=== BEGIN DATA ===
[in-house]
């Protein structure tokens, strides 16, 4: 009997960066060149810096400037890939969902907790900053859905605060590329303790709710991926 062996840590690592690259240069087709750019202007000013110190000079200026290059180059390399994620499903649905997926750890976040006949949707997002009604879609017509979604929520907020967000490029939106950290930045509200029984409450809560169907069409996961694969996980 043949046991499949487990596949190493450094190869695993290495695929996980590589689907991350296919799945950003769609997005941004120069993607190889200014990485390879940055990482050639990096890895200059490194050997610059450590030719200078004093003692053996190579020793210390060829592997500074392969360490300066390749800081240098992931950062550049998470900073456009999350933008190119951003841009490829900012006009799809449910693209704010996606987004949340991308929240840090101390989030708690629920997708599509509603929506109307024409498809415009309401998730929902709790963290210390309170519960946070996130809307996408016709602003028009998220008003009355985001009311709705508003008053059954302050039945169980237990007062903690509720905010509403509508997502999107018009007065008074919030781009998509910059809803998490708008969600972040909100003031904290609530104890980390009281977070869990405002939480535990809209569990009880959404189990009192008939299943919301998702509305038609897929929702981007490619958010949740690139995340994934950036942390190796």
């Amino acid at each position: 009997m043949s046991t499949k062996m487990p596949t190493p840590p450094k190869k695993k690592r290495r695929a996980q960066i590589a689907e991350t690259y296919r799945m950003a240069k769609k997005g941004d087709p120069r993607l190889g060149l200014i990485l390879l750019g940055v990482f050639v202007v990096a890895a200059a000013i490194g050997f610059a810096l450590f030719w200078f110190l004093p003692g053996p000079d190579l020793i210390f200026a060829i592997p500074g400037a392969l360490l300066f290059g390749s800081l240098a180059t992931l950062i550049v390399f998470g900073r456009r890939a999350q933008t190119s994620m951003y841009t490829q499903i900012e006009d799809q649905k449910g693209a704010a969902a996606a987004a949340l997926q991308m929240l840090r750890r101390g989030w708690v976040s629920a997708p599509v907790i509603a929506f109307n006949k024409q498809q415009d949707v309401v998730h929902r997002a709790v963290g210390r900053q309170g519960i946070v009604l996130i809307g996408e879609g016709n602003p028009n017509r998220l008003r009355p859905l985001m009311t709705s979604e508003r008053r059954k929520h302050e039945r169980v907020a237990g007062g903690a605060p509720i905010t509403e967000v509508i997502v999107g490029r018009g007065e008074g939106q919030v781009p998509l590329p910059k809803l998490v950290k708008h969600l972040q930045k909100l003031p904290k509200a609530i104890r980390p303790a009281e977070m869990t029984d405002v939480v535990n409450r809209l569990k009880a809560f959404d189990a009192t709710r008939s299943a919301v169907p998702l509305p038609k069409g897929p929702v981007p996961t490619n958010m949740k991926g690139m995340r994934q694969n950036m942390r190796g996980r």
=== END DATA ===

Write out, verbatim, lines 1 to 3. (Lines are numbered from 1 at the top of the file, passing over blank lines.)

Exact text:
[in-house]
């Protein structure tokens, strides 16, 4: 009997960066060149810096400037890939969902907790900053859905605060590329303790709710991926 062996840590690592690259240069087709750019202007000013110190000079200026290059180059390399994620499903649905997926750890976040006949949707997002009604879609017509979604929520907020967000490029939106950290930045509200029984409450809560169907069409996961694969996980 043949046991499949487990596949190493450094190869695993290495695929996980590589689907991350296919799945950003769609997005941004120069993607190889200014990485390879940055990482050639990096890895200059490194050997610059450590030719200078004093003692053996190579020793210390060829592997500074392969360490300066390749800081240098992931950062550049998470900073456009999350933008190119951003841009490829900012006009799809449910693209704010996606987004949340991308929240840090101390989030708690629920997708599509509603929506109307024409498809415009309401998730929902709790963290210390309170519960946070996130809307996408016709602003028009998220008003009355985001009311709705508003008053059954302050039945169980237990007062903690509720905010509403509508997502999107018009007065008074919030781009998509910059809803998490708008969600972040909100003031904290609530104890980390009281977070869990405002939480535990809209569990009880959404189990009192008939299943919301998702509305038609897929929702981007490619958010949740690139995340994934950036942390190796």
């Amino acid at each position: 009997m043949s046991t499949k062996m487990p596949t190493p840590p450094k190869k695993k690592r290495r695929a996980q960066i590589a689907e991350t690259y296919r799945m950003a240069k769609k997005g941004d087709p120069r993607l190889g060149l200014i990485l390879l750019g940055v990482f050639v202007v990096a890895a200059a000013i490194g050997f610059a810096l450590f030719w200078f110190l004093p003692g053996p000079d190579l020793i210390f200026a060829i592997p500074g400037a392969l360490l300066f290059g390749s800081l240098a180059t992931l950062i550049v390399f998470g900073r456009r890939a999350q933008t190119s994620m951003y841009t490829q499903i900012e006009d799809q649905k449910g693209a704010a969902a996606a987004a949340l997926q991308m929240l840090r750890r101390g989030w708690v976040s629920a997708p599509v907790i509603a929506f109307n006949k024409q498809q415009d949707v309401v998730h929902r997002a709790v963290g210390r900053q309170g519960i946070v009604l996130i809307g996408e879609g016709n602003p028009n017509r998220l008003r009355p859905l985001m009311t709705s979604e508003r008053r059954k929520h302050e039945r169980v907020a237990g007062g903690a605060p509720i905010t509403e967000v509508i997502v999107g490029r018009g007065e008074g939106q919030v781009p998509l590329p910059k809803l998490v950290k708008h969600l972040q930045k909100l003031p904290k509200a609530i104890r980390p303790a009281e977070m869990t029984d405002v939480v535990n409450r809209l569990k009880a809560f959404d189990a009192t709710r008939s299943a919301v169907p998702l509305p038609k069409g897929p929702v981007p996961t490619n958010m949740k991926g690139m995340r994934q694969n950036m942390r190796g996980r």